In some ways it was like a huge weight was lifted. I could race for the rest of the season just for racing’s sake, for the fun of it all, without worrying about how my results or my FIS points would set me up for next year. I could really enjoy skiing in a way that I hadn’t before, not since high school, before the days when I put pressure on myself.

But I cried, too. I love skiing, and I love racing. Even though I had made my decision and I knew it was time to move on, it was hard to give up something that I loved so much. That’s where the tears came from, a realization that simply loving racing wasn’t enough to let me stay.

I decided to make the next eight weeks the best weeks of my life as a skier. I planned out some races I was excited about. I wasn’t going to mess around, now that these were my last chances.

That very weekend – the weekend of the Craftsbury Marathon – I competed in a mini-tour in Orford, Quebec. While I certainly wasn’t winning or setting any records, they were the best races of my career with the GRP. I felt like I was skiing well. I was “in” each race, responding to what was happening around me, attacking, making things happen. I had a ton of fun. I immediately wondered if I had made the right decision. What if every race could be like this? Wouldn’t that make it worth staying?

But I think that part of the reason I skied well was that I wasn’t worrying about anything. I didn’t change my mind – instead the races reinforced my commitment to leaving the sport.

After races in Stowe, Vermont, and then in Gatineau, Canada – both of which were fun but unspectacular, results-wise – my season veered away from its planned course.

I headed to the Midwest, where the SuperTour races I was signed up for in Madison were canceled due to political protests. After an unexpected training weekend, I raced the American Birkebeiner, which was supposed to be something for fun – I’m not a strong marathon skier – but had suddenly become the focal point of the trip.

I also got the opportunity to travel to Oslo, Norway, to help FasterSkier cover World Championships, most-expenses-paid. With few races in New England in early March, it seemed like a no-brainer to go. And it turned out to be the best trip I’ve ever been on.

But I didn’t really train while I was there. I skied, but it was the opposite of training; practically all of my skiing was in that grey zone where you are going hard, but it’s not a quality workout.

Then I came back to the U.S. and got a cold. Too many late nights, too little eating, too much drinking, and that not-training all added up to poor health.

By the time the Spring Tour rolled around – the last races of my career – I was in a bad spot, athletically. In the last month, I had done one race, which was a marathon, one set of max intervals in late February, one aborted threshold workout in which I felt terrible, and a set of thirty-second intervals to wake up.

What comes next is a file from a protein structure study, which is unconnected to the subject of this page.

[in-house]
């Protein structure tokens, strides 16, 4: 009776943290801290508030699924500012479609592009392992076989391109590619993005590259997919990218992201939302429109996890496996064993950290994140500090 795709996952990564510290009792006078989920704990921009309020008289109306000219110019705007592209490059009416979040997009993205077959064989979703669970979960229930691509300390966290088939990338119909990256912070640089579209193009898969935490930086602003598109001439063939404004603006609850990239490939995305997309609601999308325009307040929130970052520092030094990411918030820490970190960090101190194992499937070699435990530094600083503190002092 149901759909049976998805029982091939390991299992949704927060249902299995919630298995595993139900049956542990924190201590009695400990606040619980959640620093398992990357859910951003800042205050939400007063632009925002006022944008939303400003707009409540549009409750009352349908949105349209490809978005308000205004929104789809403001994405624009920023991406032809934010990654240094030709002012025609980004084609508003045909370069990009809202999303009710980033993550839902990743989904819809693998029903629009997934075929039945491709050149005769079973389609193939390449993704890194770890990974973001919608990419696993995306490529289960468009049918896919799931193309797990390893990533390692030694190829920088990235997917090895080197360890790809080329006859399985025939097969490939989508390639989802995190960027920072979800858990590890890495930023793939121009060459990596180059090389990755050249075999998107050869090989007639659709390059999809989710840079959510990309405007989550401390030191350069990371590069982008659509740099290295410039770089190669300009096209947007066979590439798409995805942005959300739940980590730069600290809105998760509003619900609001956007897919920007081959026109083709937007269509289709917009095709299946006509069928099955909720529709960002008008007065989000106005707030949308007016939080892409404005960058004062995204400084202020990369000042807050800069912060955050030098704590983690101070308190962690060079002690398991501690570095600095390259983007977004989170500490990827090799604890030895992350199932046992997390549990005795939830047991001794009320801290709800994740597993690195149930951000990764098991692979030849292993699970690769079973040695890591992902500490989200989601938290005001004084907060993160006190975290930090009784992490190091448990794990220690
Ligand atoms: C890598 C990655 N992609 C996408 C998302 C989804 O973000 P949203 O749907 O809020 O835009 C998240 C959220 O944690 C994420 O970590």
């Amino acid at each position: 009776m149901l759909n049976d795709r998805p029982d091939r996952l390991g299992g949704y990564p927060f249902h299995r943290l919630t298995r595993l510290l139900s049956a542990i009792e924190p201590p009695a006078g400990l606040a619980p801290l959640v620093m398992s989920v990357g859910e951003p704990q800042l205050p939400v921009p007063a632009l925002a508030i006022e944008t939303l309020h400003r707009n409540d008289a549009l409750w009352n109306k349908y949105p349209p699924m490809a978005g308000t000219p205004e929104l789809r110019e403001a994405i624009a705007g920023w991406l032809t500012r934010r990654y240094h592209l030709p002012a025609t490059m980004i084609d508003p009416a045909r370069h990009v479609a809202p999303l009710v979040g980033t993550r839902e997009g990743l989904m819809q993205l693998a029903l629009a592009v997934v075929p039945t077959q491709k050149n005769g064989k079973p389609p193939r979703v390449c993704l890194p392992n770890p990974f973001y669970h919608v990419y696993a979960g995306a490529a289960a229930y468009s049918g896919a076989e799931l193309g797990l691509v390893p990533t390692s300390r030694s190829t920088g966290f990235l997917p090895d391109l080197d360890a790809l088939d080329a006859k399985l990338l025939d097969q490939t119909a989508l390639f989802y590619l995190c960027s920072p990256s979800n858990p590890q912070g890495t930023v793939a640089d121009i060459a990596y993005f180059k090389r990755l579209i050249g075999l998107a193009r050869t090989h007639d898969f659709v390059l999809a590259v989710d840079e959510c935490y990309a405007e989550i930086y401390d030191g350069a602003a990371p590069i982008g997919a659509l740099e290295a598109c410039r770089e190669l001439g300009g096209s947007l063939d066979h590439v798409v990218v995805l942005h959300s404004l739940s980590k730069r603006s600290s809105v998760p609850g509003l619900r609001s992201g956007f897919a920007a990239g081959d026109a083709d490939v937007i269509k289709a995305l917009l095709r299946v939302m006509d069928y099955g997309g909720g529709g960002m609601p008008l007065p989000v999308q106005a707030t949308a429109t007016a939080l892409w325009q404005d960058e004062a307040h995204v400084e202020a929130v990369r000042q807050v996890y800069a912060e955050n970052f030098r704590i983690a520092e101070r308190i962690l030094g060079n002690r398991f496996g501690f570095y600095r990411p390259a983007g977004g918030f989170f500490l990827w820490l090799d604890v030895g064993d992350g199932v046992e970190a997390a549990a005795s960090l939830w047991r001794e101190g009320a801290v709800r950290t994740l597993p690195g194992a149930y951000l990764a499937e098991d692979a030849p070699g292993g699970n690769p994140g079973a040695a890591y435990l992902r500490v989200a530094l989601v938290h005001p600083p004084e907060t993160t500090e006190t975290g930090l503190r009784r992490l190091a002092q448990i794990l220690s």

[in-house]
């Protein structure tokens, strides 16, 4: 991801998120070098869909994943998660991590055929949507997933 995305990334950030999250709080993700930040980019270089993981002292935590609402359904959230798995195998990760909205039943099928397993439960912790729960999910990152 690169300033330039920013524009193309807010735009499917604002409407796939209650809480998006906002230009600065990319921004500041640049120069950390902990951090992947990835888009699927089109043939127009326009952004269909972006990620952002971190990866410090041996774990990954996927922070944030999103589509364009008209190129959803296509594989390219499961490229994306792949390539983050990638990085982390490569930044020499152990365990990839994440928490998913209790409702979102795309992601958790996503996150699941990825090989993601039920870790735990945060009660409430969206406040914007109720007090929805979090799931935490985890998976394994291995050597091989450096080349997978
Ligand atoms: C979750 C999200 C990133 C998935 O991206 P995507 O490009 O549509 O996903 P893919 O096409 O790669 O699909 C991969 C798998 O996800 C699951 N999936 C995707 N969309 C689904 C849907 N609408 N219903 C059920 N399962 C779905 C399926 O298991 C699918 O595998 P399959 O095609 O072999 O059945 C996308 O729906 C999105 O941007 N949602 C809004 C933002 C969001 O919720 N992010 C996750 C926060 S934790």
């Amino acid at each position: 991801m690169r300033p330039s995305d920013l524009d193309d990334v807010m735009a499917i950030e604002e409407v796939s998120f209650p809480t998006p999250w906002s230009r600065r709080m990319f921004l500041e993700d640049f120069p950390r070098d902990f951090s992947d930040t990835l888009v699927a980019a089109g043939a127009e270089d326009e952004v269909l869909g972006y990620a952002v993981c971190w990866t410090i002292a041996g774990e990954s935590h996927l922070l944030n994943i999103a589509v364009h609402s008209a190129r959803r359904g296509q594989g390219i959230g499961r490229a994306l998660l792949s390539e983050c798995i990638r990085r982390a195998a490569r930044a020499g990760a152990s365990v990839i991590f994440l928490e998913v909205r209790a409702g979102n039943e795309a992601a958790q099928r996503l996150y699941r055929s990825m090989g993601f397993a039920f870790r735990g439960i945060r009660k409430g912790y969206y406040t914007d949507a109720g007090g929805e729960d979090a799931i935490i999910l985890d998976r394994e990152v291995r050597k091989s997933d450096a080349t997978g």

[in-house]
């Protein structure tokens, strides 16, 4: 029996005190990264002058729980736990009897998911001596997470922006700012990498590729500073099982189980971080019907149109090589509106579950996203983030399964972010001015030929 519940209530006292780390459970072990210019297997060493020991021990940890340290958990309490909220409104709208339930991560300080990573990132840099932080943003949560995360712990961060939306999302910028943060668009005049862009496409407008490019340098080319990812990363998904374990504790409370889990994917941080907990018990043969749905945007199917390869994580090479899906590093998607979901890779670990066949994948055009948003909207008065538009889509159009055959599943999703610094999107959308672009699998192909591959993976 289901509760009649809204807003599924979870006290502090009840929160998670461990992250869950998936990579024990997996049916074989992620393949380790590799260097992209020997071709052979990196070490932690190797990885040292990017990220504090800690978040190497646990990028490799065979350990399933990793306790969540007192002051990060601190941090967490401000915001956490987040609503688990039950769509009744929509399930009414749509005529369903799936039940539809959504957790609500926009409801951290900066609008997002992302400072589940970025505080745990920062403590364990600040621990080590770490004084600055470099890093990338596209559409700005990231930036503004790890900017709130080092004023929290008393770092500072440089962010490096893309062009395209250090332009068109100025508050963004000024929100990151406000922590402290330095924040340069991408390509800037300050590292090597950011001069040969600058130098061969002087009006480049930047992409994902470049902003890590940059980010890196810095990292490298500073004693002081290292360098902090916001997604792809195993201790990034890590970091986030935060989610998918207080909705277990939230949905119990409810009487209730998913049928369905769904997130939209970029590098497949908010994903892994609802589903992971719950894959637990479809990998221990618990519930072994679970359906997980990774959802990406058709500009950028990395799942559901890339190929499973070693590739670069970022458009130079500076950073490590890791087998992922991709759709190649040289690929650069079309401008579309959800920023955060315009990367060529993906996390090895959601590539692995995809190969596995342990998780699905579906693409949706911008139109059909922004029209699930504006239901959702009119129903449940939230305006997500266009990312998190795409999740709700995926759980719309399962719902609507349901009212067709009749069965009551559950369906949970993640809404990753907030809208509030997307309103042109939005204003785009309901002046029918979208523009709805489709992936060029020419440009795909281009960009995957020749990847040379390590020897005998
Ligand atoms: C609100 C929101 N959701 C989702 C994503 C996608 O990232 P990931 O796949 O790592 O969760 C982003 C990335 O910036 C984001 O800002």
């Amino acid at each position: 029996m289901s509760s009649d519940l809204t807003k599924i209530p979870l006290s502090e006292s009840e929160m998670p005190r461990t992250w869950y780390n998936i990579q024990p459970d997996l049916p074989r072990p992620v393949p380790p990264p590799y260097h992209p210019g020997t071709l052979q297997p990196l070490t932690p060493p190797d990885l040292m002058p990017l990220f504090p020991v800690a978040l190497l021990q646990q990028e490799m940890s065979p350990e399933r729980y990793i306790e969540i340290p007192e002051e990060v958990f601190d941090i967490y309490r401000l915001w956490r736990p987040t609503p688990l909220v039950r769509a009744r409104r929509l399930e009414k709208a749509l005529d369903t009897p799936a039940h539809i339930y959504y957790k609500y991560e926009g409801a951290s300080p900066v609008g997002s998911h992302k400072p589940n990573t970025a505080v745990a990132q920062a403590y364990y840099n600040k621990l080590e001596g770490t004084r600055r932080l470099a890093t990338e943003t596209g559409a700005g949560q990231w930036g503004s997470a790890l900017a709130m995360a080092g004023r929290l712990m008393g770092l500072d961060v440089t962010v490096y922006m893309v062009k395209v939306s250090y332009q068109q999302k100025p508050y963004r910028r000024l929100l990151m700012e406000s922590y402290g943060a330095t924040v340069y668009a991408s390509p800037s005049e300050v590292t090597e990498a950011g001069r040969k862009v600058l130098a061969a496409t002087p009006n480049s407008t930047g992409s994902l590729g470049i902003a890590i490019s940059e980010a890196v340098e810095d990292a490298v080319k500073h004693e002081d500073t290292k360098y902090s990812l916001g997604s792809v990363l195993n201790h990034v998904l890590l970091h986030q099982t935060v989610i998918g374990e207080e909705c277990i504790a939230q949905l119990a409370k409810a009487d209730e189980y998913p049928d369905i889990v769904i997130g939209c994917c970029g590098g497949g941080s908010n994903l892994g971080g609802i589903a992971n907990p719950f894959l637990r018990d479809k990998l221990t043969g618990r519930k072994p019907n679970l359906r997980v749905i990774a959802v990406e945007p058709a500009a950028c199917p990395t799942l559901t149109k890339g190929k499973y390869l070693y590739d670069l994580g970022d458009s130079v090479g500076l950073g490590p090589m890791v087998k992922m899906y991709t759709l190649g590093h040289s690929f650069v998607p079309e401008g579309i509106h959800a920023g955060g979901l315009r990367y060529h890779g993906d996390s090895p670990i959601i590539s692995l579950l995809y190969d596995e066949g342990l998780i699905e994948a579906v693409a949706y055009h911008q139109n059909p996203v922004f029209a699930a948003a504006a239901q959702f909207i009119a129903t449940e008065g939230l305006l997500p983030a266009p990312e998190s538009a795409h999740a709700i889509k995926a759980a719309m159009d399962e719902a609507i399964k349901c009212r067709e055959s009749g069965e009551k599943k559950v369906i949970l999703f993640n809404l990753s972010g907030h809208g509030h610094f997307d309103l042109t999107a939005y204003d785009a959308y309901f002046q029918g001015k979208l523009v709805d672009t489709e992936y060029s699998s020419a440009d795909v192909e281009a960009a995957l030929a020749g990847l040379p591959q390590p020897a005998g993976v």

I was not in shape to go hard. And it showed in the first two races. Yikes.

I had had this idea that I would finish my career with a bang. I think, somehow, I had believed that all the karma from anything good I had ever done as a skier would come back to me, and I would go out in a blaze of glory; maybe I’d even win a race.

Obviously, this is not how things work. Especially when you haven’t been training.

The last race of the tour was the best, in a number of ways. I just went out and skied. I caught a few girls in the pursuit, I raced as hard as I could, and I basked in the sun. Then I continued to bask in the sun during the men’s race, and during the post-race barbecue, and during the second ski that I made myself go on through the fields on Sam’s Run, and as we sat around in the yard drinking beer, our last activity as a team before Matt and I left. By that night, I had a vicious sunburn.

It was the best way I could have ended my career as a “serious” racer – even better than if I had won. On a perfect spring day, I was reminded of the best things about the ski world: camaraderie, community, and fun.

And when I left the assembled chairs, crates, and logs where my teammates were sitting in the sun, still drinking beers to celebrate a season well-done, I was sad to go pack up my few remaining belongings.

I had thought that since I had decided to leave two months ago, I would have had time to sort out these feelings. I didn’t think it would hit me all of a sudden as I left my now-empty room and carried the last box out to my car. But it did hit me, and I started crying for the second time in 2011.

Craftsbury has been my home for two years. Not since high school have I lived in a single house for as long as I lived at Elinor’s. Nor have I lived with the same people for so long, or felt as much part of a single place. For all the ups and downs, the adventures and bonfires, the frustrations and disagreements, the good races and the bad, this had been my place, where I belonged.

Saying goodbye to a place that has affected you so much is impossible, even if you’re excited about what comes next.

I kept crying as I gave my teammates hugs, wished them luck, and promised that I’d see them again. After briefly putting myself together, I cried as I drove by the Common for a last time, and then shed my final tears – perhaps for the year – as I turned off of South Craftsbury Road, onto Route 14, and towards the future.

Getting Stoked!

16.Mar.2011 by Ida Sargent

World Champs have come and gone and I’m still having trouble finding the best words to describle the experience.  It was downright amazing and an event on a level above anything that I’ve ever seen.  Norway loves Nordic skiing.  The atmosphere at Holmenkollen was a testament to that devotion.  There were usually more spectators lining the trails and cheering on training days than one sees at your average race in the United States making it hard to not hammer around all the time.  The enthusiasm and energy was contagious!   Despite having horrible races, I left Oslo feeling more fired up and motivated than ever before!  Here are a few pictures from Holmenkollen and World Champs 2011!